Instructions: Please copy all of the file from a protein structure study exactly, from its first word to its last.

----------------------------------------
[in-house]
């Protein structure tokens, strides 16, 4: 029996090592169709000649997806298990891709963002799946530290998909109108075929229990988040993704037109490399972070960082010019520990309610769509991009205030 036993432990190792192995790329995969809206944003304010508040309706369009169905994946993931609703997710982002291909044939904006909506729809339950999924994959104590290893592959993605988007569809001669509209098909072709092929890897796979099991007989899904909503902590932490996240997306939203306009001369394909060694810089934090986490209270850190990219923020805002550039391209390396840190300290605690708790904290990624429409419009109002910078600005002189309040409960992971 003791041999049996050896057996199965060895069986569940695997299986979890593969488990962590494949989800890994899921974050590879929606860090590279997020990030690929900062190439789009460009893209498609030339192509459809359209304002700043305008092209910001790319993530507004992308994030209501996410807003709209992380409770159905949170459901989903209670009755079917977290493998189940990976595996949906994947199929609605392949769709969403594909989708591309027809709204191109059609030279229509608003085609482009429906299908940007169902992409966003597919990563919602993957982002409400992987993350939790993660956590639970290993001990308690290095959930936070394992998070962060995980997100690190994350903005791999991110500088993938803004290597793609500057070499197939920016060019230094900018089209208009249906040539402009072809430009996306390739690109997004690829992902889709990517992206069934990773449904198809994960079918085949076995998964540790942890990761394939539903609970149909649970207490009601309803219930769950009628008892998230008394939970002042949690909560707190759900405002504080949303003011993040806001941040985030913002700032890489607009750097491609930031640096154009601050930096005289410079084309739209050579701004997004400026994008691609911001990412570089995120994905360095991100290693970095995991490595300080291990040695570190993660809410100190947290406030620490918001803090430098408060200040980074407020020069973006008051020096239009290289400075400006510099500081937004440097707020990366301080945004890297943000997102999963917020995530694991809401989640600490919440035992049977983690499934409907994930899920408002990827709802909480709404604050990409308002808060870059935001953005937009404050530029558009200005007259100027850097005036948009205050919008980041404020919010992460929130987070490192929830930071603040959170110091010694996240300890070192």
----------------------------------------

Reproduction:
[in-house]
């Protein structure tokens, strides 16, 4: 029996090592169709000649997806298990891709963002799946530290998909109108075929229990988040993704037109490399972070960082010019520990309610769509991009205030 036993432990190792192995790329995969809206944003304010508040309706369009169905994946993931609703997710982002291909044939904006909506729809339950999924994959104590290893592959993605988007569809001669509209098909072709092929890897796979099991007989899904909503902590932490996240997306939203306009001369394909060694810089934090986490209270850190990219923020805002550039391209390396840190300290605690708790904290990624429409419009109002910078600005002189309040409960992971 003791041999049996050896057996199965060895069986569940695997299986979890593969488990962590494949989800890994899921974050590879929606860090590279997020990030690929900062190439789009460009893209498609030339192509459809359209304002700043305008092209910001790319993530507004992308994030209501996410807003709209992380409770159905949170459901989903209670009755079917977290493998189940990976595996949906994947199929609605392949769709969403594909989708591309027809709204191109059609030279229509608003085609482009429906299908940007169902992409966003597919990563919602993957982002409400992987993350939790993660956590639970290993001990308690290095959930936070394992998070962060995980997100690190994350903005791999991110500088993938803004290597793609500057070499197939920016060019230094900018089209208009249906040539402009072809430009996306390739690109997004690829992902889709990517992206069934990773449904198809994960079918085949076995998964540790942890990761394939539903609970149909649970207490009601309803219930769950009628008892998230008394939970002042949690909560707190759900405002504080949303003011993040806001941040985030913002700032890489607009750097491609930031640096154009601050930096005289410079084309739209050579701004997004400026994008691609911001990412570089995120994905360095991100290693970095995991490595300080291990040695570190993660809410100190947290406030620490918001803090430098408060200040980074407020020069973006008051020096239009290289400075400006510099500081937004440097707020990366301080945004890297943000997102999963917020995530694991809401989640600490919440035992049977983690499934409907994930899920408002990827709802909480709404604050990409308002808060870059935001953005937009404050530029558009200005007259100027850097005036948009205050919008980041404020919010992460929130987070490192929830930071603040959170110091010694996240300890070192």